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Legislative Assembly for the ACT: 1999 Week 2 Hansard (10 March) . . Page.. 472 ..



According to Mr Kaine, and this may well be true, most officers also record these details in their notebooks; so, were a driver to dispute the two-hour limit, clearly the constable would have to be called to court. Heaven help the constable if he or she had not written down this detail. I am sure that most judges would make short shrift of somebody who says, "It happened at such and such and I recorded it so many minutes later at the police station". This provision protects our police officers, but it also protects the liberties of our drivers. Mr Hargreaves claims that one of the reasons for this amendment is that it would save on unnecessary procedures and unnecessary expenditure. What we may well end up with is a lot more constables spending a lot more time in court giving evidence as to when they first stopped a driver. It seems inefficient to me that we would condemn them to that.

I am sure that all our officers are diligent in filling out their notebooks properly, but what we have here is a standard form that lists the information required to start the process that, hopefully, leads to full prosecution of all drink-drivers. I would hope that this Assembly would not pass something that could allow a drink-driver to get off. I would hate to think of that being an unintended consequence of this amendment. It is another little bit of paper that we have to deal with, but there are whole lots of little bits of paper that we all deal with every day. This little bit of paper, this section 10A certificate, gives both the driver and the police officer good protection. It sets the process in train. It clearly marks the time, the location and the officer who started this process so that right from the beginning there can be no doubt that the full procedures and the proper procedures have been covered.

I believe that we should not allow this amendment. I would hate to think that this amendment at some stage would let a drink-driver off because the proper chain of evidence had not been followed. With that in mind, the Government will not be supporting this amendment.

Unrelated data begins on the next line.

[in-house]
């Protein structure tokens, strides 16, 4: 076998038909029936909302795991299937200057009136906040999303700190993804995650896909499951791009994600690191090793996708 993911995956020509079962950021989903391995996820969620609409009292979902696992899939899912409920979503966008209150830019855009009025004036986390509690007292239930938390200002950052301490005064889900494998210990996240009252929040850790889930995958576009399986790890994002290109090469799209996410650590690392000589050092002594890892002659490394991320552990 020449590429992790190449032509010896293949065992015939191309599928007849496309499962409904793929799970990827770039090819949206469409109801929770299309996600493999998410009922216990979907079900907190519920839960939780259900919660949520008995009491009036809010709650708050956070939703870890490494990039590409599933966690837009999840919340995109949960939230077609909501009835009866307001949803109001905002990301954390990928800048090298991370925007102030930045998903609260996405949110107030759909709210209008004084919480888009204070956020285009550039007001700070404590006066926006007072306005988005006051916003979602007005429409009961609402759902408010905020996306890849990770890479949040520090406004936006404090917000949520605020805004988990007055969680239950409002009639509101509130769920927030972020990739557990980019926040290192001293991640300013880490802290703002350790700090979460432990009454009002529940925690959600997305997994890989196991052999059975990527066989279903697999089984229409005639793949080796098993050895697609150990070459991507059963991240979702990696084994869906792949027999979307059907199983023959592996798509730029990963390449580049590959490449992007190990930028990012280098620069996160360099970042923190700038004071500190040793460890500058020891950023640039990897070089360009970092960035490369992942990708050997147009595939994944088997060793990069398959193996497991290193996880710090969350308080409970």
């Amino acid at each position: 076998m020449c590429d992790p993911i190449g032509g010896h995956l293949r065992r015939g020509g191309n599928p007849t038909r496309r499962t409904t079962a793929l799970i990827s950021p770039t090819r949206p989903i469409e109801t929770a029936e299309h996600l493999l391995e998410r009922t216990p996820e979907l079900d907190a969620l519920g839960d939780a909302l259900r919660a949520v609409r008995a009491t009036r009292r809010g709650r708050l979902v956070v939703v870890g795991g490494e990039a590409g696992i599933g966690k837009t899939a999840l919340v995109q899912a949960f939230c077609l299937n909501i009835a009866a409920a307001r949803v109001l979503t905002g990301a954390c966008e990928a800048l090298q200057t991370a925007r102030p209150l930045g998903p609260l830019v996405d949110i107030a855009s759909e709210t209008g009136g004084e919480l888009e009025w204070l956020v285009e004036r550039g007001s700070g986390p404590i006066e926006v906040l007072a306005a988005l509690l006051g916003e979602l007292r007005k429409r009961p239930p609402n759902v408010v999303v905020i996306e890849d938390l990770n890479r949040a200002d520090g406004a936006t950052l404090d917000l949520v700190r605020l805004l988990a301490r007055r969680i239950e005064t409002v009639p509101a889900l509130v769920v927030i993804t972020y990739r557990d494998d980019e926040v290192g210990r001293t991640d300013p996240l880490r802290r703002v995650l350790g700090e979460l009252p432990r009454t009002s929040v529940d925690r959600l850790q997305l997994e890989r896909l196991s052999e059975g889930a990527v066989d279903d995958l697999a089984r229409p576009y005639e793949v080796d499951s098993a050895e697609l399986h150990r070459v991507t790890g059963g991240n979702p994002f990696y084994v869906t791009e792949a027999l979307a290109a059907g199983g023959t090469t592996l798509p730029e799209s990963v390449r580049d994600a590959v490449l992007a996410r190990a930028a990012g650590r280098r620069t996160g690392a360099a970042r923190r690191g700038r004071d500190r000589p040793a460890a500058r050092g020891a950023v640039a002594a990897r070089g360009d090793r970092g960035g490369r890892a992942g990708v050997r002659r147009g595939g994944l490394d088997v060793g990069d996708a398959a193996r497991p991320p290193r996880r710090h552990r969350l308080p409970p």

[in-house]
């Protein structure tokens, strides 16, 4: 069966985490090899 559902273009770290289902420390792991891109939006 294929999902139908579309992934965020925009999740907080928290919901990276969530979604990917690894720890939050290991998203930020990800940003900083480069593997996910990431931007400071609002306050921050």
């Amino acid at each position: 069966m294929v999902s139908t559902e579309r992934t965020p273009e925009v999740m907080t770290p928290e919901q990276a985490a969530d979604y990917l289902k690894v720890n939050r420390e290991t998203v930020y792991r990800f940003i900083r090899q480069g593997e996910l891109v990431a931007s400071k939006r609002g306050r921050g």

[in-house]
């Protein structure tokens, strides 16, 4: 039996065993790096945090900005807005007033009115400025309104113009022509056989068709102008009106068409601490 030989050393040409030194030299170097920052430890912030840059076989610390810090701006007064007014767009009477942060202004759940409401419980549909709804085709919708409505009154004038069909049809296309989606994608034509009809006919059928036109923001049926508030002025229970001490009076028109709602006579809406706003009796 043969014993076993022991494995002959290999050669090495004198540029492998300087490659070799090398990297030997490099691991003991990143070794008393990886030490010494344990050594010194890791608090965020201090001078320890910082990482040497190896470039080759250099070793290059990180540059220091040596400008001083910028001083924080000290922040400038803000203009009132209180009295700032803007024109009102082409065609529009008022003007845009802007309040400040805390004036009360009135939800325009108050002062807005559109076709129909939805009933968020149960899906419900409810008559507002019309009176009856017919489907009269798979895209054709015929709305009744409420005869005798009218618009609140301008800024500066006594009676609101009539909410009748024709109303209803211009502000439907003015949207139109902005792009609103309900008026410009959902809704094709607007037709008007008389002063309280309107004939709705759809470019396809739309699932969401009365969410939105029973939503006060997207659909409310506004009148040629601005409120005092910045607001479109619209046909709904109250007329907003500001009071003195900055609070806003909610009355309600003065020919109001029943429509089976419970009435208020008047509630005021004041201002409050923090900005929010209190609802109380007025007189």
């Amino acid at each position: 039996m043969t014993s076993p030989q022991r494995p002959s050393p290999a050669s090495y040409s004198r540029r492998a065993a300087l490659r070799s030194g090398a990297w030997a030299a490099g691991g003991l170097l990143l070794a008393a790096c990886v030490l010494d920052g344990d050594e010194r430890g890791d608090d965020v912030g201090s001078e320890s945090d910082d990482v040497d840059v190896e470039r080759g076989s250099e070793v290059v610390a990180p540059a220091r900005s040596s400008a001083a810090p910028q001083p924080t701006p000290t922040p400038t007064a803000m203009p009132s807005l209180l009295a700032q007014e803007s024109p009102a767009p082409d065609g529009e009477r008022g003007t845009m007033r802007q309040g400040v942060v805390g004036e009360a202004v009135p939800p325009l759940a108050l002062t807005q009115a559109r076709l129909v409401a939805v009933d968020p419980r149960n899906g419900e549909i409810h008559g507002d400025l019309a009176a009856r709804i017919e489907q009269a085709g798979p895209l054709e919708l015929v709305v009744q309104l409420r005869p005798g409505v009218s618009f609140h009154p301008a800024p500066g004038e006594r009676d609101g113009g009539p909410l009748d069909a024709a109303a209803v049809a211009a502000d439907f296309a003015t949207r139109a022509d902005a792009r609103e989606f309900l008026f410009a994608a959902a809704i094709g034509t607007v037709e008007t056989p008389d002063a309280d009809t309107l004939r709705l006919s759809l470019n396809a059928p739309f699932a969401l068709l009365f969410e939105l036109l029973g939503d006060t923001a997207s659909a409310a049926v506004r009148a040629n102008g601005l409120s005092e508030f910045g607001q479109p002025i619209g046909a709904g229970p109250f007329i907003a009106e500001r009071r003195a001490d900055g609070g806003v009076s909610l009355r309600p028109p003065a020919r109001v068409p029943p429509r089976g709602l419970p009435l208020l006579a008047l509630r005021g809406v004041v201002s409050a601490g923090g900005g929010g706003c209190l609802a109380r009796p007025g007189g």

MR RUGENDYKE (10.50): Mr Speaker, it is my view from my experience that the section 10A certificate is, in fact, a superfluous document, an extra piece of paper that has no real place in the system. I thought it might be appropriate, Mr Speaker, to offer the Assembly a practical run-down on how drink-drivers are apprehended and the process that takes place with them.

At a random breath testing station, drivers are, obviously, randomly selected to participate in a screening test. The screening test is a process where, depending on the type of screening test device, a breath sample is taken and the device records whether a driver is over or under the limit. If it is the case that the driver is under the limit, the machine shows the word "pass" and the driver is able to go. If the screening test indicates that the machine believes that the driver has a higher concentration of alcohol than the law stipulates, the driver is asked to move over to the side of the road and the police officer makes a note in his notebook of the time, date, place, driver's name, date of birth, registration of the vehicle, and any other details that might be necessary to identify the driver of the vehicle. The driver is subsequently taken to a police station for a full breath analysis test.

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